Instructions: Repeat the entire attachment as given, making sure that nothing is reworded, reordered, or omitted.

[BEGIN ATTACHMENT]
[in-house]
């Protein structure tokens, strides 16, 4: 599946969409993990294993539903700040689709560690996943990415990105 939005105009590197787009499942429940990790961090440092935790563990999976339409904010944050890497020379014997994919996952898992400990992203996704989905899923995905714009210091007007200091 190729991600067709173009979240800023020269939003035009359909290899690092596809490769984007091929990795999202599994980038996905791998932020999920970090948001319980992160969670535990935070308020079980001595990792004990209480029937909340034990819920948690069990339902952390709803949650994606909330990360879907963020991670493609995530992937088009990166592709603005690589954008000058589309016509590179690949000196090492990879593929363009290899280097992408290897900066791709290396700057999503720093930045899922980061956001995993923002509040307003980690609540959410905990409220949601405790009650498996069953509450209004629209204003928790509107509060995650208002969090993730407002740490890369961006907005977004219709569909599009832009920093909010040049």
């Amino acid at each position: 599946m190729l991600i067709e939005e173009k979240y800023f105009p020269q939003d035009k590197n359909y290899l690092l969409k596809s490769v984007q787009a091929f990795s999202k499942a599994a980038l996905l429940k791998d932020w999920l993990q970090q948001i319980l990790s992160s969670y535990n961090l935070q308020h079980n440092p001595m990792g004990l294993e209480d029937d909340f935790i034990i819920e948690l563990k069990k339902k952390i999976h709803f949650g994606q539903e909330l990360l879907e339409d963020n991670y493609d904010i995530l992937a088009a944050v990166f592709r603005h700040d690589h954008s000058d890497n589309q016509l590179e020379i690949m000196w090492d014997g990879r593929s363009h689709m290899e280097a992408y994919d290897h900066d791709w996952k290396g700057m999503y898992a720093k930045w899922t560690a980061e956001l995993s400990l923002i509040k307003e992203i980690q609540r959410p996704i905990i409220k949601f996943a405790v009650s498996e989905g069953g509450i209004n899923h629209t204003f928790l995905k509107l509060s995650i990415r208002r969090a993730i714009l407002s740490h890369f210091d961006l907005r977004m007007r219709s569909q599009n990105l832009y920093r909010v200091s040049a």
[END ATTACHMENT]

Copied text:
[in-house]
């Protein structure tokens, strides 16, 4: 599946969409993990294993539903700040689709560690996943990415990105 939005105009590197787009499942429940990790961090440092935790563990999976339409904010944050890497020379014997994919996952898992400990992203996704989905899923995905714009210091007007200091 190729991600067709173009979240800023020269939003035009359909290899690092596809490769984007091929990795999202599994980038996905791998932020999920970090948001319980992160969670535990935070308020079980001595990792004990209480029937909340034990819920948690069990339902952390709803949650994606909330990360879907963020991670493609995530992937088009990166592709603005690589954008000058589309016509590179690949000196090492990879593929363009290899280097992408290897900066791709290396700057999503720093930045899922980061956001995993923002509040307003980690609540959410905990409220949601405790009650498996069953509450209004629209204003928790509107509060995650208002969090993730407002740490890369961006907005977004219709569909599009832009920093909010040049």
């Amino acid at each position: 599946m190729l991600i067709e939005e173009k979240y800023f105009p020269q939003d035009k590197n359909y290899l690092l969409k596809s490769v984007q787009a091929f990795s999202k499942a599994a980038l996905l429940k791998d932020w999920l993990q970090q948001i319980l990790s992160s969670y535990n961090l935070q308020h079980n440092p001595m990792g004990l294993e209480d029937d909340f935790i034990i819920e948690l563990k069990k339902k952390i999976h709803f949650g994606q539903e909330l990360l879907e339409d963020n991670y493609d904010i995530l992937a088009a944050v990166f592709r603005h700040d690589h954008s000058d890497n589309q016509l590179e020379i690949m000196w090492d014997g990879r593929s363009h689709m290899e280097a992408y994919d290897h900066d791709w996952k290396g700057m999503y898992a720093k930045w899922t560690a980061e956001l995993s400990l923002i509040k307003e992203i980690q609540r959410p996704i905990i409220k949601f996943a405790v009650s498996e989905g069953g509450i209004n899923h629209t204003f928790l995905k509107l509060s995650i990415r208002r969090a993730i714009l407002s740490h890369f210091d961006l907005r977004m007007r219709s569909q599009n990105l832009y920093r909010v200091s040049a």